Recently, I was asked to write down some thoughts concerning what the March on Atlanta meant to me. I am sure the March had a profound impact on many. As a Latino man married to a black woman with 2 “mixed” kids leading a multi-cultural and multi-ethnic church, it was powerful, hopeful, and sobering.
Both my parents are immigrants – my father is from Cuba and my mother is from Colombia. Though each came to America under very different circumstances, both had the hope of a better life.
I was born in Atlanta and I can remember some small details of that time. They were happy memories concerning my family and home. My father worked in an aluminum factory and was unsatisfied with city life. My mother worked many different jobs until she was able to start her own business cleaning houses.
My father’s dream was to own some land and spend his days farming after work. My parents saved enough money and purchased 13 acres of land in the country. Around the age of 5, I can remember being taken to that piece of property in the middle of nowhere. There was a sense of excitement and not to mention the fun we had exploring those 13 acres of land.
For me the feeling of excitement and adventure quickly changed once I started attending elementary school. You see, my parents had purchased land in Forsyth County in 1985. You don’t need to do an extensive Google search to find out how racially heated this part of town was. Bottom line – Forsyth County was home to a strong white supremacy mindset. I grew up always feeling like I didn’t belong because of the color of my skin and the funny language I spoke to my parents in front of my peers.
This racially charged environment caused a lot of hurt throughout my childhood. I can remember really wanting to be white in elementary school and hating not only my brown skin but my name. Regularly, I would hear new teachers go through roll call and dreading to hear my name. I would hear Ro – Ro -land – o, what kind of name is that?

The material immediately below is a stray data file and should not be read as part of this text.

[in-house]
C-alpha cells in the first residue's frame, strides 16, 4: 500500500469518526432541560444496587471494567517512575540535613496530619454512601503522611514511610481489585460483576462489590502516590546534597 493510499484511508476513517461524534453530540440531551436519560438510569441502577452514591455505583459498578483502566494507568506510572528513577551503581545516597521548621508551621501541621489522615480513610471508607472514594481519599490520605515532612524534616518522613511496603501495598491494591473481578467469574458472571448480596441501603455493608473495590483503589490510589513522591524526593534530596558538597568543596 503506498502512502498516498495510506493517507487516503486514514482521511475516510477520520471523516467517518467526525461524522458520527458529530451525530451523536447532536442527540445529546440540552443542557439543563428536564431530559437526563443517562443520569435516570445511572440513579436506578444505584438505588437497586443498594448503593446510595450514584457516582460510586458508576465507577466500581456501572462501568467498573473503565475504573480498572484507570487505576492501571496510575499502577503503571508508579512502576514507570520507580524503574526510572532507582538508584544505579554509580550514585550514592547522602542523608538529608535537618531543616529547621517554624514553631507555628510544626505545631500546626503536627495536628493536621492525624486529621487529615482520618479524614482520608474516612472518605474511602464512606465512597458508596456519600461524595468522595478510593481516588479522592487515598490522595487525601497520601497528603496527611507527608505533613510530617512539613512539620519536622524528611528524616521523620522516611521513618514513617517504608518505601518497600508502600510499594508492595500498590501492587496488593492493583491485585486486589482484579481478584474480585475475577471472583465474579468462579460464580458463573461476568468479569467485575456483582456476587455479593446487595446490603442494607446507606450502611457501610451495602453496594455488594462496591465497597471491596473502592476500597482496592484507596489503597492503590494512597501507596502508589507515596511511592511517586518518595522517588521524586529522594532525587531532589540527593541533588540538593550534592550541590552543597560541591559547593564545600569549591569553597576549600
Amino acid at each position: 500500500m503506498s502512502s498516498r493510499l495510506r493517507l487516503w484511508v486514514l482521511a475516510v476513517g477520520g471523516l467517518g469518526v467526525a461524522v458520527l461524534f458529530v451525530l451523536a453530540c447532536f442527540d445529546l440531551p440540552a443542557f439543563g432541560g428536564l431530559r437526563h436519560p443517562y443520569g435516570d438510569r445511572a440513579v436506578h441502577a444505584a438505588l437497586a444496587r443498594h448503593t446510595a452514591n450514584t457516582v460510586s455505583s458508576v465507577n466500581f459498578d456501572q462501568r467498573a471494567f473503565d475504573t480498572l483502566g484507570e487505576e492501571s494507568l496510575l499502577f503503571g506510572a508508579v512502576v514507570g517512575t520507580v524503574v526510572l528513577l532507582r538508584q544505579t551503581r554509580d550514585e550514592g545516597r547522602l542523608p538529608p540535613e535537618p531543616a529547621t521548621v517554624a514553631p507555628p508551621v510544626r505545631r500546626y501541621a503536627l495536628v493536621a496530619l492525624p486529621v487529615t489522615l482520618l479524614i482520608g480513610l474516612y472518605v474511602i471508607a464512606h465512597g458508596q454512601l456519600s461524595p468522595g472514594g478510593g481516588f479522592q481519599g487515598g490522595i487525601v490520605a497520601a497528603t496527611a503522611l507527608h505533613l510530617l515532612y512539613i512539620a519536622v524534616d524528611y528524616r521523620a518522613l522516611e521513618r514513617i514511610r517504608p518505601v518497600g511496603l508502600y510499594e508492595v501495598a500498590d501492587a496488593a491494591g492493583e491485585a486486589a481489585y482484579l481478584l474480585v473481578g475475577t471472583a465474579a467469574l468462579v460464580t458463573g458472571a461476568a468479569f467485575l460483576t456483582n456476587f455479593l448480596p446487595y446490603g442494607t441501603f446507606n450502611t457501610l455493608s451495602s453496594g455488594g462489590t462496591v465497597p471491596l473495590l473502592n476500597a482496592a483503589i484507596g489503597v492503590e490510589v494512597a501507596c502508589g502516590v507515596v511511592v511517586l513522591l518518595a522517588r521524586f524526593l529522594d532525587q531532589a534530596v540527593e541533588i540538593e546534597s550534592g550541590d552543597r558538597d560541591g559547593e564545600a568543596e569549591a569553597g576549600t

Inevitably I would say it’s me and pray the teacher would move on for the embarrassment of having to explain that my parents are not Mexican and Rolando is a Spanish name while students giggled in the background. Stories like this and many more racially charged conflicts filled my life for so many years.
A white couple recently asked me to share some stories about my upbringing. What a strange question I thought since no one has ever asked me exactly what I encountered. I started sharing story after story concerning my experiences in Forsyth. After I finished sharing, there was an awkward silence before we continued with our conversation.
The question came up, “How did you get past that? How are you so free to talk about this?” Today I am 40 years old and I can tell you that only after a lot of time praying, forgiving, and even confessing have I been able to find healing in my heart. It was only through a series of steps in God’s grace that I could find this place of breakthrough.
By the grace of God was our family able to function and prevail through these times. My parents signed us up for sports, Boys Scouts, and the occasional visit by a white friend. On weekends we would leave the county to attend the Spanish church, and though race was never discussed, I was able to find a voice and some security with those that look like me.